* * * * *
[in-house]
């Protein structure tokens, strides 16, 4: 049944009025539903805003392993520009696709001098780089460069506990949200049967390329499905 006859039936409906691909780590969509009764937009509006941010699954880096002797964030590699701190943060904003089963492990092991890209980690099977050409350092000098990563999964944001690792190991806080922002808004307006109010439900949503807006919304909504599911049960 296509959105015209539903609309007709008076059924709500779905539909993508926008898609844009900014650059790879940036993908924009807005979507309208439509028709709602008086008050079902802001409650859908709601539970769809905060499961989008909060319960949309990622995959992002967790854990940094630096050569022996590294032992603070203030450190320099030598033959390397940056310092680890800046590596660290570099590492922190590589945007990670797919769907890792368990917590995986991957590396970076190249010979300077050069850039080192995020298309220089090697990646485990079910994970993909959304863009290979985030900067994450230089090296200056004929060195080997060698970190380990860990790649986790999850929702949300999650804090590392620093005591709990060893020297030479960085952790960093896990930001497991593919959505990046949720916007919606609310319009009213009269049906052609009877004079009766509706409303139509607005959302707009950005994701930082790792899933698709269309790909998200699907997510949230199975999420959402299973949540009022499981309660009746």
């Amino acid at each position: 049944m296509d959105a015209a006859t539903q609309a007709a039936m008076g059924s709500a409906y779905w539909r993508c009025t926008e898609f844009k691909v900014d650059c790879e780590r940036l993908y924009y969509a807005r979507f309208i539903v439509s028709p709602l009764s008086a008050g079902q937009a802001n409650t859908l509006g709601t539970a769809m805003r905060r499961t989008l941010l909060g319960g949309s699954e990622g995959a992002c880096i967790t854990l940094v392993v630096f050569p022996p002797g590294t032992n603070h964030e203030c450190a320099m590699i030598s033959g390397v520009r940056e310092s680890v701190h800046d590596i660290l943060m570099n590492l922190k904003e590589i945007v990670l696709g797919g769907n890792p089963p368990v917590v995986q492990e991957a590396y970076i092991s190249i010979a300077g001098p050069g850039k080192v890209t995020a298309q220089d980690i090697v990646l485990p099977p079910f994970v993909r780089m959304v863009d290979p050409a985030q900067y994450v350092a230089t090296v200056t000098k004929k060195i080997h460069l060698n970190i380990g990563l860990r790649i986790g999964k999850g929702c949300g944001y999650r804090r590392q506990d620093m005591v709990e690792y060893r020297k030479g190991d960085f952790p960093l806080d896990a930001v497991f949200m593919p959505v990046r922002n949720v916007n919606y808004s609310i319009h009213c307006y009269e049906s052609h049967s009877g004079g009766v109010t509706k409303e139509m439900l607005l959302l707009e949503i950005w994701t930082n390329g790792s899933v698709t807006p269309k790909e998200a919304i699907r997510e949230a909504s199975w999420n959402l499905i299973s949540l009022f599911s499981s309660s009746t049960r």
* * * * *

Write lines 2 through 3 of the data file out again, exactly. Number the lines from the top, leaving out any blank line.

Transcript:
């Protein structure tokens, strides 16, 4: 049944009025539903805003392993520009696709001098780089460069506990949200049967390329499905 006859039936409906691909780590969509009764937009509006941010699954880096002797964030590699701190943060904003089963492990092991890209980690099977050409350092000098990563999964944001690792190991806080922002808004307006109010439900949503807006919304909504599911049960 296509959105015209539903609309007709008076059924709500779905539909993508926008898609844009900014650059790879940036993908924009807005979507309208439509028709709602008086008050079902802001409650859908709601539970769809905060499961989008909060319960949309990622995959992002967790854990940094630096050569022996590294032992603070203030450190320099030598033959390397940056310092680890800046590596660290570099590492922190590589945007990670797919769907890792368990917590995986991957590396970076190249010979300077050069850039080192995020298309220089090697990646485990079910994970993909959304863009290979985030900067994450230089090296200056004929060195080997060698970190380990860990790649986790999850929702949300999650804090590392620093005591709990060893020297030479960085952790960093896990930001497991593919959505990046949720916007919606609310319009009213009269049906052609009877004079009766509706409303139509607005959302707009950005994701930082790792899933698709269309790909998200699907997510949230199975999420959402299973949540009022499981309660009746």
């Amino acid at each position: 049944m296509d959105a015209a006859t539903q609309a007709a039936m008076g059924s709500a409906y779905w539909r993508c009025t926008e898609f844009k691909v900014d650059c790879e780590r940036l993908y924009y969509a807005r979507f309208i539903v439509s028709p709602l009764s008086a008050g079902q937009a802001n409650t859908l509006g709601t539970a769809m805003r905060r499961t989008l941010l909060g319960g949309s699954e990622g995959a992002c880096i967790t854990l940094v392993v630096f050569p022996p002797g590294t032992n603070h964030e203030c450190a320099m590699i030598s033959g390397v520009r940056e310092s680890v701190h800046d590596i660290l943060m570099n590492l922190k904003e590589i945007v990670l696709g797919g769907n890792p089963p368990v917590v995986q492990e991957a590396y970076i092991s190249i010979a300077g001098p050069g850039k080192v890209t995020a298309q220089d980690i090697v990646l485990p099977p079910f994970v993909r780089m959304v863009d290979p050409a985030q900067y994450v350092a230089t090296v200056t000098k004929k060195i080997h460069l060698n970190i380990g990563l860990r790649i986790g999964k999850g929702c949300g944001y999650r804090r590392q506990d620093m005591v709990e690792y060893r020297k030479g190991d960085f952790p960093l806080d896990a930001v497991f949200m593919p959505v990046r922002n949720v916007n919606y808004s609310i319009h009213c307006y009269e049906s052609h049967s009877g004079g009766v109010t509706k409303e139509m439900l607005l959302l707009e949503i950005w994701t930082n390329g790792s899933v698709t807006p269309k790909e998200a919304i699907r997510e949230a909504s199975w999420n959402l499905i299973s949540l009022f599911s499981s309660s009746t049960r």